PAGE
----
Wednesday, March 15, 2017

The Power of Tyler Perry’s Alter ego

       In Don’ Make a Black Women Take Off Her Earrings: Madea's Uninhibited Commentaries on Love and Life, Tyler Perry completely takes on the black maternal figure. Instead of just commenting on stereotypes, he dresses up as a 6’ 300lb sassy black old women named Madea and gives advice through her perspective. While Perry’s drag performance is simply hilarious, it also allows him to navigate through gender roles and speak boldly, so he can empower his audience and guide them to self-realization.
            By dressing up as Madea, Perry is able to overstep the boundaries of black masculinity, ignore the restraints of political correctness, and speak with emotional freedom. Madea’s advice to “hold the Frisbee” and hold out on sex would not have the same effect if it came from Tyler Perry himself. In fact, people would read it as Tyler Perry encouraging the suppression of female sexuality and become offended. A completely different message is received when the same advice comes from Madea’s mouth. The reader understands that when Madea is speaking about female sexuality, she means to send a message that femininity is powerful. She says “See, all women are born with the same special power. When the doctor pulls them out and pats them on their behind and says, “It’s a girl,” that lets you know you were born with a powerful weapon.” Madea may begin the chapter with a series of hilarious jokes, but she ends the chapter with meaningful insight. She speaks directly to her audience and shows them the power that they hold as an individual to take charge of their life. In a sense Madea is a type of therapy. She simultaneously relieves her audience with laughter and encourages a sort of self-reflection.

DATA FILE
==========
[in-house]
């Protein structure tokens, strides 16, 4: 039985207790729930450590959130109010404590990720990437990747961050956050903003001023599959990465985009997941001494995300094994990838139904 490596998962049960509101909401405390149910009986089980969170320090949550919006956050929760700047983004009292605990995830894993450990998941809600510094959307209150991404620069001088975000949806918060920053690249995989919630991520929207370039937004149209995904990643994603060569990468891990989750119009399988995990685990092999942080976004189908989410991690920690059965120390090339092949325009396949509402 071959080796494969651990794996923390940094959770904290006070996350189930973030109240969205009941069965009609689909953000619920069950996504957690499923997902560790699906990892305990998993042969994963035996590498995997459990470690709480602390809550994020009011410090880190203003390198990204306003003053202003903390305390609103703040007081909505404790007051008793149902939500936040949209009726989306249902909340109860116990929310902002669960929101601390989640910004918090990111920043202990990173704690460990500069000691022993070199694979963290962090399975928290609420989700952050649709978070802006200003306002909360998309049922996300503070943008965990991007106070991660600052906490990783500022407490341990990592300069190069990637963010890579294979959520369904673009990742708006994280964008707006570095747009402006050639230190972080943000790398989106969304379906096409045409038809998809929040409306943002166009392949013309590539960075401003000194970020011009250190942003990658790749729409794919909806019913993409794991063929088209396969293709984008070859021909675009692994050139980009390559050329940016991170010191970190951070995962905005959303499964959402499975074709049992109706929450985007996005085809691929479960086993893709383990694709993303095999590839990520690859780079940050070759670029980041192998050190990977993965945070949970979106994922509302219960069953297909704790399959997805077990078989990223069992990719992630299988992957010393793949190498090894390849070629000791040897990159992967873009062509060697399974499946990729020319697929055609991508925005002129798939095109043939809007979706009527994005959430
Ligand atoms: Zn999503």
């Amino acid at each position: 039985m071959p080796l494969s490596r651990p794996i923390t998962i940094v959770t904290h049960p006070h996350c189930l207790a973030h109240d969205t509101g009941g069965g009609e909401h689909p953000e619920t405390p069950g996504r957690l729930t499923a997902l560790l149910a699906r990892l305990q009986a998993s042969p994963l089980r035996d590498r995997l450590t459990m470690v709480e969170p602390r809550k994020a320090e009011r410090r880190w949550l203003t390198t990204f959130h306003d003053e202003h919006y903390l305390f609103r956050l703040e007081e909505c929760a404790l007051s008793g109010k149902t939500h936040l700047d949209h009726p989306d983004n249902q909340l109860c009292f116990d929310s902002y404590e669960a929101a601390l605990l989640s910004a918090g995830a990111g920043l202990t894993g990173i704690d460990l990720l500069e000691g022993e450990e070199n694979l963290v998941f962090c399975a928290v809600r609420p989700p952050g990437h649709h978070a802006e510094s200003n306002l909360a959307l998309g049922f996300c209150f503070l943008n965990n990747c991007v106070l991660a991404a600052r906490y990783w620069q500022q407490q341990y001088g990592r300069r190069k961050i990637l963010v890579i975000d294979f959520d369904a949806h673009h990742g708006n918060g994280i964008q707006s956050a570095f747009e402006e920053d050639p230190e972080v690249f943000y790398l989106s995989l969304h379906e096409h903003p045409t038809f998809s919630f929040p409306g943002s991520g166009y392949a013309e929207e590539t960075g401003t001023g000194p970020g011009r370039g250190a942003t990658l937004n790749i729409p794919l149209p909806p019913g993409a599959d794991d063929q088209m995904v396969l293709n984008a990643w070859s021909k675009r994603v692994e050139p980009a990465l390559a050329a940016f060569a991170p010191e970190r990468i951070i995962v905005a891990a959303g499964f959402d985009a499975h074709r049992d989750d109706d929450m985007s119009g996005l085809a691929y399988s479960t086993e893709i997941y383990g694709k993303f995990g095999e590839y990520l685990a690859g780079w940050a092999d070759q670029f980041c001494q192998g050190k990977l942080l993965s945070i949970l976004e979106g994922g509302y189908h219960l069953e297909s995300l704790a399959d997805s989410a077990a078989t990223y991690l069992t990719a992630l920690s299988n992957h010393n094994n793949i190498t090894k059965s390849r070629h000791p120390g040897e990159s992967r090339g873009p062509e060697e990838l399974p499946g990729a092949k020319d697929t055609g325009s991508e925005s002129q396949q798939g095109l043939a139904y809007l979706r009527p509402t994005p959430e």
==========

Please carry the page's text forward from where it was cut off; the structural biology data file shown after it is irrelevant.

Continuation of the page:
It’s worth noting that you will not find anyone like Madea in our world. Her character is one of a kind and it is her uniqueness that causes her voice to be stuck in our head. Some of Madea’s advice is simply comical such as the chapter “The Miracle of Vaseline” where Madea describes how Vaseline can be used for anything from deodorant to a good car wax. But most of Madea’s advice has some truth to it and I’m glad its stuck in my head.

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